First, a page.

When seeing a physiotherapist for your ankle sprain they will do an assessment and then, based on their findings, give the respective and necessary treatment that is suitable for the type and class of sprain as well as how acute the injury is.


Assessment - the initial assessment and one or two after will include:

· Subjective interview – when, what and how

· Swelling observations

· Range of motion (mobility) – passive and active

· Biomechanics testing

· Posture and gait assessment

· Muscle strength and length testing

· Sports specific and functional testing at a later stage – outcome measures used to test balance, proprioception, agility and other sports specific requirements (power, explosive strength, jumping)


The assessment will allow for the therapist to gather information and findings on the ankle sprain. The information found will be compared to the norm and from here on a necessary treatment approach / programme will be used.


Physiotherapy treatment of ankle sprains will include the following:

· Stretching – passive and active

· Manual therapy

· Electrotherapy

· Cryo / Thermotherapy

· Balance and proprioception training (ankle stability has a big effect on these two factors)

· An exercise programme that would be personally created for the athlete based of the muscle strength and biomechanics assessment in order to strengthen the necessary muscles. This will not only include muscles around the ankle but also muscles associated with the knee and the hip. Studies have shown that hip extensor, adductor and abductor strengths are all associated with ankle sprains as weakness of these muscles are shown to be risk factors for ankle sprains in athletes (Martin, et al., 2021).

· Return to play programmes that take a step-by-step approach at getting an athlete from day of injury to full return to play with contact safely and comfortably with no limitations.


Ankle injuries can be tough but with the correct treatment from a physiotherapist, they can be overcome and get you back on the field as soon as possible.


Background information – The Basic Anatomy of the Ankle

The ankle joint consists of three main bones, two bones of the leg - the tibia and fibula - in junction with one bone of the foot, the talus, which is also in junction with another bone of the foot called the calcaneus.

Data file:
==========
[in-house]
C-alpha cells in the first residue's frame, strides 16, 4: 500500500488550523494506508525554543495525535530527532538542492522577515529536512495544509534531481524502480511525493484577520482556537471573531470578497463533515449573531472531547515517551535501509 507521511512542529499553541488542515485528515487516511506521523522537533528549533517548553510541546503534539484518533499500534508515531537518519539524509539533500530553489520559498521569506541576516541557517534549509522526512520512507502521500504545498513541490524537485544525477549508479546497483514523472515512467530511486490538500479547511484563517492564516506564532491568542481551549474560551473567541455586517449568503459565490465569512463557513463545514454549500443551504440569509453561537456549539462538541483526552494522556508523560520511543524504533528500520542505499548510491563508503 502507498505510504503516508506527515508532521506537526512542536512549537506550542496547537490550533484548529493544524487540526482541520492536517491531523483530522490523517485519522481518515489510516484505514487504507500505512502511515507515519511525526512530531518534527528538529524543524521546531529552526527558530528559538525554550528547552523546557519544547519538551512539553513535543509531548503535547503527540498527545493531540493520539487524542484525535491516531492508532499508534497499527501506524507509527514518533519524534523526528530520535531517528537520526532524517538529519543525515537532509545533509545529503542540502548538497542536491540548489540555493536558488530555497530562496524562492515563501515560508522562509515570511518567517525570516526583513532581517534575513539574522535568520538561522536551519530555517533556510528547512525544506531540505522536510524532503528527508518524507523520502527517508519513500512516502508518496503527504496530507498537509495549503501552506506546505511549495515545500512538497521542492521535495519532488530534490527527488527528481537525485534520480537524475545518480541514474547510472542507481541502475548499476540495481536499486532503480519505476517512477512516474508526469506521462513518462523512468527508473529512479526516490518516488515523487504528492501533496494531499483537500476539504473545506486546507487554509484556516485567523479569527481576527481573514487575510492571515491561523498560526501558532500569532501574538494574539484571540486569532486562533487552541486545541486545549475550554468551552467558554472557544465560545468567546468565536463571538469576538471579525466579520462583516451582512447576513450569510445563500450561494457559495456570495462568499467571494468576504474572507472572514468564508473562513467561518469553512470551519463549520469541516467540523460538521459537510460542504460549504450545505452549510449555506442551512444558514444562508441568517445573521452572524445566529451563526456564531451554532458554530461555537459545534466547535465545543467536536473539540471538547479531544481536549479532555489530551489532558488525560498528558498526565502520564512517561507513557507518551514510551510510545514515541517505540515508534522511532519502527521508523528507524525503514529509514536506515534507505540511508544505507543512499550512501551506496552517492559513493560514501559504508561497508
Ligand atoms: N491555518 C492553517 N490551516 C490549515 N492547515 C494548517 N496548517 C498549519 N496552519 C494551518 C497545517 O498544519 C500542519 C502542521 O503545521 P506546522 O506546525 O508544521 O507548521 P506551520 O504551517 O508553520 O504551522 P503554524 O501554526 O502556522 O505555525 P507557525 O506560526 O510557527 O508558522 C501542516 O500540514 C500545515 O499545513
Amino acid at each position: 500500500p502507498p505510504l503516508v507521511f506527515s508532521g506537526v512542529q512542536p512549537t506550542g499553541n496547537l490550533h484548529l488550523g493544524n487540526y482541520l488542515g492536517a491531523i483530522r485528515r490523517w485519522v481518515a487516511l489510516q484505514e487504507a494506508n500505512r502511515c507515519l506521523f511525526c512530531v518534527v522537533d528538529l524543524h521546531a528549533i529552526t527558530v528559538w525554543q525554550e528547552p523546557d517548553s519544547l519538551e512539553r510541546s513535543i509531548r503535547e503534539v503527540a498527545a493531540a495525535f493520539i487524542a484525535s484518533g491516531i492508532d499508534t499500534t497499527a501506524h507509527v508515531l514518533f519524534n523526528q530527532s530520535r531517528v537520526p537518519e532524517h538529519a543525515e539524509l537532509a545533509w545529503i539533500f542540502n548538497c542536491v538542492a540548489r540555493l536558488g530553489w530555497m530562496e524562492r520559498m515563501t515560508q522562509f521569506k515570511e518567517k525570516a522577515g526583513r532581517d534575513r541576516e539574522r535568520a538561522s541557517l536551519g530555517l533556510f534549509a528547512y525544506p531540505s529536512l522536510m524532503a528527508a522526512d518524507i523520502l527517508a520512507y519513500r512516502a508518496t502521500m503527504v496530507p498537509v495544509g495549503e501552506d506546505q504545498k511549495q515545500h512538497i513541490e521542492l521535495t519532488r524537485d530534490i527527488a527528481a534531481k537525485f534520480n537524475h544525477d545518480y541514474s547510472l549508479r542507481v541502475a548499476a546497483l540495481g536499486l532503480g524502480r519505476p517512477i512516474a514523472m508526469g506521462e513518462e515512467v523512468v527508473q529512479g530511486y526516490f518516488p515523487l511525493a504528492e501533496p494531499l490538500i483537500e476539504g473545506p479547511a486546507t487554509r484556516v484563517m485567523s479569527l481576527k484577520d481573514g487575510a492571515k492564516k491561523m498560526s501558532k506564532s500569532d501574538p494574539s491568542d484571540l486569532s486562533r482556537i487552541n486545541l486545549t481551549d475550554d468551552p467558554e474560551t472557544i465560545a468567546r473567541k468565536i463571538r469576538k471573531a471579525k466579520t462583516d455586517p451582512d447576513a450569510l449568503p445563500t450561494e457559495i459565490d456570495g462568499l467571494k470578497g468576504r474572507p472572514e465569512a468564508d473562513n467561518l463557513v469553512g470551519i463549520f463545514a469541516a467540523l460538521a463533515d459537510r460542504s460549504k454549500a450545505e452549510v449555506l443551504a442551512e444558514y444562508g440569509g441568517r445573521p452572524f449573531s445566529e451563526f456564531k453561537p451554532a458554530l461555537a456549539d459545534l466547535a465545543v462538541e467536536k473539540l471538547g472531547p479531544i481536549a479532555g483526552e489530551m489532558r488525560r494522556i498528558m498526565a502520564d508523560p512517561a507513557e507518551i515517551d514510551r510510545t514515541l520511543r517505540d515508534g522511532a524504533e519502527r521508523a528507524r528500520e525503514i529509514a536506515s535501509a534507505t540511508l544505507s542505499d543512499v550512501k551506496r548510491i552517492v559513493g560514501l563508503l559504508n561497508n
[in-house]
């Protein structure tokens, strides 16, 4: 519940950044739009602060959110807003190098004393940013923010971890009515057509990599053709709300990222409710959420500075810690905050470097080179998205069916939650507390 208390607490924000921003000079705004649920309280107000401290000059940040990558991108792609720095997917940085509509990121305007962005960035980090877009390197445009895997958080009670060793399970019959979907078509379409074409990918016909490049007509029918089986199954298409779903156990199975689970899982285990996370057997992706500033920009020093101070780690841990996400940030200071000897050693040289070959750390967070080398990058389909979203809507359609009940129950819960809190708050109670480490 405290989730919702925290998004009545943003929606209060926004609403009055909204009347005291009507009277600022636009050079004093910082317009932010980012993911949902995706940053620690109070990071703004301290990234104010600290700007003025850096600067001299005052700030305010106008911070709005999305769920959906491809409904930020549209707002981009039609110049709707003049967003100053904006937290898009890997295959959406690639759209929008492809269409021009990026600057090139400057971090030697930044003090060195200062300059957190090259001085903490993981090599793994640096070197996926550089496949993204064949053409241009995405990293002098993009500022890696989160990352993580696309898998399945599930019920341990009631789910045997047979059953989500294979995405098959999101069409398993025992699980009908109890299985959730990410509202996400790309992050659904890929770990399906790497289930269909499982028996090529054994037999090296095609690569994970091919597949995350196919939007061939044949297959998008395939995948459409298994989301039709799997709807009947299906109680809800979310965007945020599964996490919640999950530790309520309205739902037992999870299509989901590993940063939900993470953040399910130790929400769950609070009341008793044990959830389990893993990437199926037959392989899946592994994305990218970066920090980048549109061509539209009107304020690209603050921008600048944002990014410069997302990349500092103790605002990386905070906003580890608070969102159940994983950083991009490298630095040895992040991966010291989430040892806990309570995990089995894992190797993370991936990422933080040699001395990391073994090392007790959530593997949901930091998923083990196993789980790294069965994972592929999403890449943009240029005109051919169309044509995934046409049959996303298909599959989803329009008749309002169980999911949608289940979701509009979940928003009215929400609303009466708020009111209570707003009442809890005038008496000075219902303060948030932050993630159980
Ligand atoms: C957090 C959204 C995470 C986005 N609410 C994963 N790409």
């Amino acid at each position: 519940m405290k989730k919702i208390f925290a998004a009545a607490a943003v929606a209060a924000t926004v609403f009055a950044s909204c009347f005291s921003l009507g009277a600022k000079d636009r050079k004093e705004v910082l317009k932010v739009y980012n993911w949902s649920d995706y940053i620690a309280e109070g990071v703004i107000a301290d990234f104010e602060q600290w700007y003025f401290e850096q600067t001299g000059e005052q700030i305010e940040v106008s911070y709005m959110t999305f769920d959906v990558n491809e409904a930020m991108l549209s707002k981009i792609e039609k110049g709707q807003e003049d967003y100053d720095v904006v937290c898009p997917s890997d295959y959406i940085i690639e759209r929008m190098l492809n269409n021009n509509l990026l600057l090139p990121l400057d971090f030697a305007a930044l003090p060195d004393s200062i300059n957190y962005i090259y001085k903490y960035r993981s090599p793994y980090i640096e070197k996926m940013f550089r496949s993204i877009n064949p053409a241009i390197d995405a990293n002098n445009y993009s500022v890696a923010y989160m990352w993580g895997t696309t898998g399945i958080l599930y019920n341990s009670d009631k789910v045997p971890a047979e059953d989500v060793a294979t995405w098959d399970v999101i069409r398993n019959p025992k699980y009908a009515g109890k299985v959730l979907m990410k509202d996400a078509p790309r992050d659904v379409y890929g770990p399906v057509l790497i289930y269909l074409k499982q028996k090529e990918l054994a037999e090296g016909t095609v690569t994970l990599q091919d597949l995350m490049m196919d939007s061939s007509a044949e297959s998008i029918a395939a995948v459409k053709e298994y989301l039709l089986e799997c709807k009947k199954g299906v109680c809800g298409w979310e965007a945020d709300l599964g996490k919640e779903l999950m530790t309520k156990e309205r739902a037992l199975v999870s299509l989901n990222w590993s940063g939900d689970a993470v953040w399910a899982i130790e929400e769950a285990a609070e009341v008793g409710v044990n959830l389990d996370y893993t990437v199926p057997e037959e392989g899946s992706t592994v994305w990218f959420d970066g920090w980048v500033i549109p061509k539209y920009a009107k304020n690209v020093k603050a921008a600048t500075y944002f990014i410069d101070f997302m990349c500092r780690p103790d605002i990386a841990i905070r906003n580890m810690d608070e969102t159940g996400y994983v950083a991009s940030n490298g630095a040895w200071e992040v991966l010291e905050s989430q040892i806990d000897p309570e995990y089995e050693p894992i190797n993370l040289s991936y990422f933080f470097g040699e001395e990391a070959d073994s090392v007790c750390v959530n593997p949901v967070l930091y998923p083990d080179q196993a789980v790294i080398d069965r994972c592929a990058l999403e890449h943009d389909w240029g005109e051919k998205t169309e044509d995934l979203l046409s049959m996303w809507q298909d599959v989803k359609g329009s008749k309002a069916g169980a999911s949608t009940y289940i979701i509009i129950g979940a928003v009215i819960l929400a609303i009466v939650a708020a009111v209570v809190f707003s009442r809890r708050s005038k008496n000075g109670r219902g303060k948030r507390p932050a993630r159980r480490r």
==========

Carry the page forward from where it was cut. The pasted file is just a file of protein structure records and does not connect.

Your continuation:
The tibia and fibula are held together by a strong ligament namely the tibiofibular ligament. The joint acts as a “hinge-joint” allowing dorsiflexion (upward) and plantarflexion (downwards) movement (Golano , et al., 2010).

The joint between the talus and the calcaneus, is what allows for the sidewards movement of the ankle being inversion (results in big toe moving inwards and upwards) and eversion (results in the big toe moving in a downwards and outwards direction). (Golano , et al., 2010).


On either side of the ankle joint there is a bony structure visible to the naked eye – this is the malleoli. On the lateral side a lateral malleolus (the distal end of the fibular) and on the medial side the medial malleolus (the distal end of the tibia). The ankle joint also consists of a network of several ligaments all serving different functions. These ligaments include the following:

Medially:

· Deltoid Ligament – attached from the medial malleolus and connects to the talus (posterior tibiotalar ligament – PTTL), calcaneus (tibiocalcaneal – TCL) and navicular bones (Tibionavicular TNL). The deltoid ligaments are in place to resist over eversion of the foot.

Laterally:

· Anterior Talofibular Ligament (ATFL) – stretching from the lateral malleolus to the lateral surface of the talus.

· Posterior Talofibular Ligament (PTFL) – attaching the lateral malleolus to the posterior surface of the talus.

· Calcaneofibular Ligament (CFL) – extending from the lateral malleolus to the calcaneus.


Lateral ligaments of the ankle are all in place to prevent over inversion.


References

Golano , P. et al., 2010. Anatomy of the Ankle Ligaments : A pictorial Essay. Knee Surgery, Sports Traumatology,Arthroscopy, 18(5), pp. 557-569.

Hubbard, T. & Hicks-Little , C., 2008. Ankle Ligament Healing After an Acute Ankle Sprain : An Evidence-Based Approach. Journal of Athletic Training, 43(5), pp. 523-529.

Lynch, S., 2003. Assessmnet of the Injured Ankle in the Athlete. Journla of Athletic Training, 37(4), pp. 406-412.

Martin, R. et al., 2021. Ankle Stability and Movement Coordination Impairments: Lateral Ankle Ligament Sprain revision 2021. Journal of Orthopaedic and Sports Physiscal Therapy, 51(4).

Walls, R. et al., 2016. Football Injuries of the Ankle : A Review of injury mechanisms, diagnosis and management. World Journal of Orthopedics, 7(1), pp. 8-19.